50 Best Miami Bands of All Time: From 25 to 21
Disco Rick: Pimp, bass legend, and King of Diamonds stripper wrangler.
Photo by Giulio Sciorio
There's a classic Miami song for every occasion.
Protesting SoBe nightlife? Crank up ANR's "Kill South Beach Dead." Getting a perm? Frizz with Nuclear Valdez's "Summer." Stripping for the rent money at King of Diamonds? Try Disco Rick and The Dogs' "Take It Off."
Check the cut for numbers 25 to 21 in Crossfade's 50 Best Miami Bands of All Time. And discover another round of day-enhancing Dade County ditties.
25. Critical Mass
When exactly did Miami punk rock come crawling outta the swamp-water gutter, start walking and snarling and spitting, snatch up a guitar, gnaw on a microphone, and release its very first seven-inch single? The year was 1978. And the original specimen was Critical Mass.
Weened by Mick Fazz, this five-year-old "high-energy progressive rock" creature was radically reborn (like a million others around the world) after consuming a copy of the Sex Pistols' Never Mind the Bollocks. Almost instantaneously, Fazz and the Mass mutated into punks. They fed on the Pistols and the New York Dolls. Then they headed for a Hialeah studio to crap out a couple of SoFla punk classics, "Silver Screen" and "No One Left To Blame."
And though Critical Mass soon went extinct, its punk progeny inherited the Earth. Or at least a sizable slice of the Miami music scene. -- S. Pajot
Unlike so many composers obsessed with the sonics of cinema, Phoenicia's Romulo Del Castillo and Josh Kay were not interested in generating the background noise that constitutes a film's score. Instead, the Schematic Records founders were obsessed with designing soundscapes inspired by the commonplace noise inherent to any plot depicted on the big screen. More Skywalker Sound than Jon Brion, if you will.
The end result of their synaesthetic query is a powerful discography (including the duo's magnum opus double-LP from 2001, Brownout) showcasing extraordinarily complex electronic music founded expressly upon textural nuance and forward-thinking aural architecture. -- Matt Preira
23. The Dogs
If the Young and Restless's Charles "Dr. Ace" Trahan and Leonerist "Prince P" Johnson were the PG-13 alternative to X-rated party boys like 2 Live Crew and Poison Clan, then The Dogs shouldn't even have been able to even get a rating from the Recording Industry Association of America.
In just three years, these four Miami bass heads (Disco Rick of Gucci Crew fame, along with Keith Bell, Labrant Dennis, and Fergus "Cracked Up" Smith) dropped three very dark, occasionally strange, and always volatile albums (1990's The Dogs, '91's Beware of The Dogs, and '92's K-9 Bass) before finally breaking up in '96 when Dennis was convicted and sentenced to death for a double murder .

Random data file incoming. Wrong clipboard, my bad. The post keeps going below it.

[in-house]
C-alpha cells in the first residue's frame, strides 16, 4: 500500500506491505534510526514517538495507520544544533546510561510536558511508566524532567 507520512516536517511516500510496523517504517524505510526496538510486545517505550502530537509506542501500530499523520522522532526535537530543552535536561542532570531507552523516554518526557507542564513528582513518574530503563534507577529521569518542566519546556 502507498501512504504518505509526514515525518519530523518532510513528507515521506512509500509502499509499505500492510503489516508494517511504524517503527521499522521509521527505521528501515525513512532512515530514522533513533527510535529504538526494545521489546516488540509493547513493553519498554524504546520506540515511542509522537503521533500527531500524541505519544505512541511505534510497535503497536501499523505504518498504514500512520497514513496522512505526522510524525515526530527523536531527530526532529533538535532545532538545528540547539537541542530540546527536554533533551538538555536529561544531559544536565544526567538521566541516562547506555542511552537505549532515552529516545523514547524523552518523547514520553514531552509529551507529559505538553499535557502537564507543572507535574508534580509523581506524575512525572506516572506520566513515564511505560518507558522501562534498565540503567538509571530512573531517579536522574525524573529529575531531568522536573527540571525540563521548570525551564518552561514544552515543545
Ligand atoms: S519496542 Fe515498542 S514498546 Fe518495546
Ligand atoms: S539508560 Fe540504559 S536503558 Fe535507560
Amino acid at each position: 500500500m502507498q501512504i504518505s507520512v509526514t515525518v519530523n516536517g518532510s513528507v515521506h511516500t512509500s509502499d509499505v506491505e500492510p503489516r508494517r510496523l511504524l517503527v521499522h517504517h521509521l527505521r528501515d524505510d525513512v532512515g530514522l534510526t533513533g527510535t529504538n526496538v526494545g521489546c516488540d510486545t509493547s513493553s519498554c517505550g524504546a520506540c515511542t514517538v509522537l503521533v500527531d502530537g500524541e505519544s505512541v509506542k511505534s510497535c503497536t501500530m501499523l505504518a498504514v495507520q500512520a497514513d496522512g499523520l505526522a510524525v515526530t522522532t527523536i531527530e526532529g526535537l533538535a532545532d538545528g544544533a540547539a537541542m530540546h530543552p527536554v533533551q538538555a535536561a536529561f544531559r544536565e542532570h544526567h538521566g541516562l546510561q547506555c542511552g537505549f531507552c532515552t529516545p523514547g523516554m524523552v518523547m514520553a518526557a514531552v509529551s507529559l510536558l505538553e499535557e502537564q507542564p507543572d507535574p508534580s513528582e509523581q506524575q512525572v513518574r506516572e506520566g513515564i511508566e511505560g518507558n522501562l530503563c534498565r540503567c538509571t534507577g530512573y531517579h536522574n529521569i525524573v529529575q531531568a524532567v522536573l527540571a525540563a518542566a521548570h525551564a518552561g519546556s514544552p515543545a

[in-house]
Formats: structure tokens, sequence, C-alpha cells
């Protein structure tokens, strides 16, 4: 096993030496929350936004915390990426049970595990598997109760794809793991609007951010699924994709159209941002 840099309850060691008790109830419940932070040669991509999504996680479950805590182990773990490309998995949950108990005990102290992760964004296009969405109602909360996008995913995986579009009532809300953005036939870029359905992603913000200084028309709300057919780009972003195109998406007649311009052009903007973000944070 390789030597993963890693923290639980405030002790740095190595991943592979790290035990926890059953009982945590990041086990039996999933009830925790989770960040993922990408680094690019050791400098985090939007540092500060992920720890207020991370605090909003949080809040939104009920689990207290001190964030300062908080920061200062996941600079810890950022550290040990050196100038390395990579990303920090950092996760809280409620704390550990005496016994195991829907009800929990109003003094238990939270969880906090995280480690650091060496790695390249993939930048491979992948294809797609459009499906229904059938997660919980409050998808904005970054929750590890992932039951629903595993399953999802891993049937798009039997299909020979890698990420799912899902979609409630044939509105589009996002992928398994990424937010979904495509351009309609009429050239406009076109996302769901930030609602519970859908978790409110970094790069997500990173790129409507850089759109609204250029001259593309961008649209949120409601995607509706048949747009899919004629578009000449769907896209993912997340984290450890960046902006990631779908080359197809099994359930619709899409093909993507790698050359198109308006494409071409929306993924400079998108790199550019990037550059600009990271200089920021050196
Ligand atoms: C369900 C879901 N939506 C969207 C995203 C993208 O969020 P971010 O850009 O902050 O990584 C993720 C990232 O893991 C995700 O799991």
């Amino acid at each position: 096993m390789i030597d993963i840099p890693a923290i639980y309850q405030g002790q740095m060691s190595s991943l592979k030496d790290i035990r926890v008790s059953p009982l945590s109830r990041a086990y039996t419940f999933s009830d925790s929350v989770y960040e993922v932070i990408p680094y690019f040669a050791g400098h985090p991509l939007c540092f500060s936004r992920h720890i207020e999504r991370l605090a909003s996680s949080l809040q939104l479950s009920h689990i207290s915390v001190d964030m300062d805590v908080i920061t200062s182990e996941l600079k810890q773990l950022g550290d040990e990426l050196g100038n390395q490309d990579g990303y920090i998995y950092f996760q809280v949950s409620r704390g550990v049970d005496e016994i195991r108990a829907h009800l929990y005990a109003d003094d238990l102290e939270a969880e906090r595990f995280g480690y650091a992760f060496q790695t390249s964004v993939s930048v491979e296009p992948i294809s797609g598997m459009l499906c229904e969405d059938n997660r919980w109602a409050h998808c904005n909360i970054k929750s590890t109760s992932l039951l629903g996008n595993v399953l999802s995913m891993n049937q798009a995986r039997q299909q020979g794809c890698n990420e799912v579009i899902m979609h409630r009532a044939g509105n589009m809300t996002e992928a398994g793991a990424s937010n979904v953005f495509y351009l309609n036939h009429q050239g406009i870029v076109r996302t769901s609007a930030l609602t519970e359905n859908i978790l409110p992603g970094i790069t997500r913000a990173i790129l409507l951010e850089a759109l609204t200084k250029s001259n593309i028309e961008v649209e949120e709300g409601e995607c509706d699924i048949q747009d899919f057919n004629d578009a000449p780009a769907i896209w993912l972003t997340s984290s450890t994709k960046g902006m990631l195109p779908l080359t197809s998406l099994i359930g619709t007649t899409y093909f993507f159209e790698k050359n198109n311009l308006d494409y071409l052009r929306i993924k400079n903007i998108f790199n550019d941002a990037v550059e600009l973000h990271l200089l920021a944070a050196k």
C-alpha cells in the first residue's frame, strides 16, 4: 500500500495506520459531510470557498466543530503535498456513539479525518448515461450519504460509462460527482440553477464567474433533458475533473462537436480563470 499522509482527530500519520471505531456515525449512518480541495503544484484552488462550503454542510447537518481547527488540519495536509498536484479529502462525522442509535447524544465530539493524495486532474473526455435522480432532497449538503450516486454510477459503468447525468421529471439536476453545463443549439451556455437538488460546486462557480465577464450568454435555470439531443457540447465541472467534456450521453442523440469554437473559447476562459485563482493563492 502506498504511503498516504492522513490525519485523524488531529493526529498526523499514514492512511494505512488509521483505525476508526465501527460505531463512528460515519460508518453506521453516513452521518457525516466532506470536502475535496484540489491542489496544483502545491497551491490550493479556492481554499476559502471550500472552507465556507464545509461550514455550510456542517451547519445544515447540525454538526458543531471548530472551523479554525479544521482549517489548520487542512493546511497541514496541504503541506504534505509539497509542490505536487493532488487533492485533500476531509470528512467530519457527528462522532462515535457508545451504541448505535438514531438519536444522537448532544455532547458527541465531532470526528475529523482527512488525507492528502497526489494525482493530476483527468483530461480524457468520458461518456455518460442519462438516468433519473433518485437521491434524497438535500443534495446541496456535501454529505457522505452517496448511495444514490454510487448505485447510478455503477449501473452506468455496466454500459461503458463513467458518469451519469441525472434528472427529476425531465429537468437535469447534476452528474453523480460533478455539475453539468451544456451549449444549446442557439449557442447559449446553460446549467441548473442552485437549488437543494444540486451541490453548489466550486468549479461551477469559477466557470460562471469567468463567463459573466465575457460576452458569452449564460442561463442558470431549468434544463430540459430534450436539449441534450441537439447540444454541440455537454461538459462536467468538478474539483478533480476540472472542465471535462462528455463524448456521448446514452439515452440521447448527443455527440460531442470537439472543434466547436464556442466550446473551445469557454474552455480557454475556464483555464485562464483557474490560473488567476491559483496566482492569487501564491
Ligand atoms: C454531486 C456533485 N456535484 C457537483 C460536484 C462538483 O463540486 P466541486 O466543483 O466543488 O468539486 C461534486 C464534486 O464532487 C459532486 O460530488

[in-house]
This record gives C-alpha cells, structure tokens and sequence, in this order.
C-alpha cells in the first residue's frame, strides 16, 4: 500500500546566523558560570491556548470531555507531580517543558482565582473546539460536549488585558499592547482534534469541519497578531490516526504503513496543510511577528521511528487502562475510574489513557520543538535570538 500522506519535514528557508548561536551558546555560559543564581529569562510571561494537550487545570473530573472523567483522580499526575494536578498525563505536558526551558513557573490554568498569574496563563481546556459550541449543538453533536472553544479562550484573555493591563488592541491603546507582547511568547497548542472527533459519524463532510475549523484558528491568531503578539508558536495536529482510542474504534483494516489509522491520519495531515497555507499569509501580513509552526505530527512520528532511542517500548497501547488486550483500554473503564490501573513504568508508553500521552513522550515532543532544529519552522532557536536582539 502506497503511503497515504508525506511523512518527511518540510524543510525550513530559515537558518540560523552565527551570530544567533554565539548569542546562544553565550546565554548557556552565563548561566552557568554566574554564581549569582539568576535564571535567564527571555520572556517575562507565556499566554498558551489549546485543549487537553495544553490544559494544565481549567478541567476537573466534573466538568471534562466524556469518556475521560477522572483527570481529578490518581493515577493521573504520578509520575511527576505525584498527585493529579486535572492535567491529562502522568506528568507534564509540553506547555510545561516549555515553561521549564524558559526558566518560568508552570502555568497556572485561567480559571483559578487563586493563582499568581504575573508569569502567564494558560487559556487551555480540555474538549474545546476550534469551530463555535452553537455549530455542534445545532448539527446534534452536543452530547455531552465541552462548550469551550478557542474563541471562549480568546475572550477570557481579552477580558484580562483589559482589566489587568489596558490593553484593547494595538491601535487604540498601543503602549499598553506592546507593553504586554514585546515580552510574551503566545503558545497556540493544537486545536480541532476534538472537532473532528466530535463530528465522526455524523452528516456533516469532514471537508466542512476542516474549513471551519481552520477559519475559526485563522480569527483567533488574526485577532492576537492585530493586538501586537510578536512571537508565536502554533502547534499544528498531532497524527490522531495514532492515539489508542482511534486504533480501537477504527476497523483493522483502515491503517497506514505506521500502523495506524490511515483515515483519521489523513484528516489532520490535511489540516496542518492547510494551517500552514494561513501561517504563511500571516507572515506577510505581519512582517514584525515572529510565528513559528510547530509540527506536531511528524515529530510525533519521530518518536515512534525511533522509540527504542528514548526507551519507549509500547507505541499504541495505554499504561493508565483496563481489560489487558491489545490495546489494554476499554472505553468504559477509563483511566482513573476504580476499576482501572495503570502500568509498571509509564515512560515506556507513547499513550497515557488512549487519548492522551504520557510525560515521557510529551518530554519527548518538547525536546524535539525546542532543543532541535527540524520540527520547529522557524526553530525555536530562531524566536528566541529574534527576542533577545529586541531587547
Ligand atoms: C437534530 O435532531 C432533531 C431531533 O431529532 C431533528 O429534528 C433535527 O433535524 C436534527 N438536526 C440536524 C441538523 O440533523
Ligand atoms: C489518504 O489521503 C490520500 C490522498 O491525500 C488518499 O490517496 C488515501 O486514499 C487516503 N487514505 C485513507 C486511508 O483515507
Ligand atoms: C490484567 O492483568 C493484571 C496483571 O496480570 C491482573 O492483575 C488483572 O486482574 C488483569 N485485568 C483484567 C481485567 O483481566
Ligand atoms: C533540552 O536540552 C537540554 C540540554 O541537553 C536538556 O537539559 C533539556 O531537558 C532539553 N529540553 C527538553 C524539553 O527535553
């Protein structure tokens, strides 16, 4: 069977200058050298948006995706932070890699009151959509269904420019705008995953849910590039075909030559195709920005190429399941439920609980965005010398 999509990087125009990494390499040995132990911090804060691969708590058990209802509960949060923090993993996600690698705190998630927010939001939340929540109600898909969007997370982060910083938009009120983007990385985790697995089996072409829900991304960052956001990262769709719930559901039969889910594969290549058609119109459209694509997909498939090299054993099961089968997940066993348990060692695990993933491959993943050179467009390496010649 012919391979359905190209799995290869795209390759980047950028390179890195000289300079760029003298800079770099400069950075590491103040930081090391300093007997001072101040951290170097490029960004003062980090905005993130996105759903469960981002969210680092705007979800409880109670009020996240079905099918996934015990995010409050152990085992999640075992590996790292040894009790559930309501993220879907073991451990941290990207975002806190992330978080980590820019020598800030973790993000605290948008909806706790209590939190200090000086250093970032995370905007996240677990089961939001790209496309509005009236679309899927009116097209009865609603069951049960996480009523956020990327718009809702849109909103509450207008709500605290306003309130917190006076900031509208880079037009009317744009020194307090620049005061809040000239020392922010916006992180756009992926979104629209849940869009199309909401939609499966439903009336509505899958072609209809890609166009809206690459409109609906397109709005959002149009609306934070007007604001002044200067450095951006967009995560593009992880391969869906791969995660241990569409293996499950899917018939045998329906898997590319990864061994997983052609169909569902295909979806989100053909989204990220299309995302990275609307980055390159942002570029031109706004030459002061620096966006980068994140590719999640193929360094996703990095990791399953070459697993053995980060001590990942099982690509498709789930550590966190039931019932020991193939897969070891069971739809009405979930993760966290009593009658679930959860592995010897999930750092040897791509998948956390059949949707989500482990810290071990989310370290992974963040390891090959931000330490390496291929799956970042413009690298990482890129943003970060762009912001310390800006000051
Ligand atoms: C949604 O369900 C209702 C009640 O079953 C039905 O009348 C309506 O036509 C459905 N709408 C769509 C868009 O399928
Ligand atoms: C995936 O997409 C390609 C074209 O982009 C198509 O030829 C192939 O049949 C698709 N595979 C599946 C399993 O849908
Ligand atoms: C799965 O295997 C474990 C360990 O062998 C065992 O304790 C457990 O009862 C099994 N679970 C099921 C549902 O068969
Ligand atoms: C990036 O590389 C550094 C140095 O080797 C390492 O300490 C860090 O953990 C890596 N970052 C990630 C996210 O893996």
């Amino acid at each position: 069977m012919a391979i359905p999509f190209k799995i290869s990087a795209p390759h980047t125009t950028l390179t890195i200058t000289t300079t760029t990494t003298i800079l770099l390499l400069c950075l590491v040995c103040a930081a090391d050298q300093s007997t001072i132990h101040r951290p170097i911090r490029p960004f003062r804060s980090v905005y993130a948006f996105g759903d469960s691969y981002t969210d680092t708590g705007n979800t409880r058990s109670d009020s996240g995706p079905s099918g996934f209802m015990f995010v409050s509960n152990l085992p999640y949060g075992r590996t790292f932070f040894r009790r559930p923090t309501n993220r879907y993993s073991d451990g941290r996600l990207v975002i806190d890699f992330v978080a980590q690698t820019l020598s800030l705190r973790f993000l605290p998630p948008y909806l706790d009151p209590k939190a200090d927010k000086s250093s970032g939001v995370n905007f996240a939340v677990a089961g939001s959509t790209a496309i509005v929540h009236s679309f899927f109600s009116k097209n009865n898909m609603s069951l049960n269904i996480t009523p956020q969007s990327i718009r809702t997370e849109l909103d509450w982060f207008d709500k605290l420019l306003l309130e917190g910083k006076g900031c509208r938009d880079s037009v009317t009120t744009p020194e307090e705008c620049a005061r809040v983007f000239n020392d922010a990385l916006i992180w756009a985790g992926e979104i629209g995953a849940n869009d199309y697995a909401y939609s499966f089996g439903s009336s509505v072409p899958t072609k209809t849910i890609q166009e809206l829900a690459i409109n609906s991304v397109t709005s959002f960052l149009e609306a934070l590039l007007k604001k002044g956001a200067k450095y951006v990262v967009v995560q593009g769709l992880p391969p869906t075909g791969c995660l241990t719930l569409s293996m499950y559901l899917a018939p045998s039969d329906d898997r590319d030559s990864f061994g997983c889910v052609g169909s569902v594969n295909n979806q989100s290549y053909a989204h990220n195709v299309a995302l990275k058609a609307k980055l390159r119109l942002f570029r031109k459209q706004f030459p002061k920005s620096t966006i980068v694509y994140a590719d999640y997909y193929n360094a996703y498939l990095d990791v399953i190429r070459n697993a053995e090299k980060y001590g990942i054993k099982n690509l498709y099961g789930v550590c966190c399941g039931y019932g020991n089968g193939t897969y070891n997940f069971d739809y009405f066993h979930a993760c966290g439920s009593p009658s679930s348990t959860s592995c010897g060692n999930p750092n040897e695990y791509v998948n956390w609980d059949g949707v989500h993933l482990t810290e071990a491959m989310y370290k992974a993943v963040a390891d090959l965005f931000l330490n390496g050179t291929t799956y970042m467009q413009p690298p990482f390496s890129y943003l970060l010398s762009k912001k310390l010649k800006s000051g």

But even with tracks like "Fuck the President" and "Ten Little Niggers," The Dogs' most terrifying and singable moment will always be "Crack Rock" and its nightmarish schoolyard taunt about yo' mama tricking for a fix. -- S. Pajot
Led by Iron Forge Press master-screenman Chuck Loose and Scam Zine's Erik "Iggy Scam" Lyle, Chickenhead was as punk as a punk band could get. And any time they played, Loose would drag the entire club into the gutter with him.
He'd occasionally forget which hand was holding his beer and which hand was holding the mike, and sing half the set into a can of Schlitz. He was also "banned from Churchill's for life" on two separate occasions: once for driving his motorcycle onto the stage, another time for lighting himself on fire. No big deal.
Moreover, Chickenhead's lyrics are among the best in anarcho-punk history. Just take this one in: "Do you like my car? It was free because I stole it!" -- Jose Flores
According to stoner metal mythology, the Brown Note is an infrasonic frequency that causes human beings to lose complete control of their bowels. For decades, scientists have been toiling in soundproof laboratories and the such, trying to pinpoint this elusive low-frequency poop trigger. Someone should have just told them to just pick up a record by South Florida's most revered and celebrated purveyors of sludge: Floor.
As far as we're concerned, Steve Brooks's bomb string (tuned so low that it's looser than your kids' tooth) is the most effective sonic laxative know to mankind. We shit our pants every time. Underappreciated in their day (AKA the '90s) and then revived by cult popularity, no band is more worthy of your skid marks. -- Matt Preira
Check out the other installments of Crossfade's 50 Best Miami Bands of All Time:
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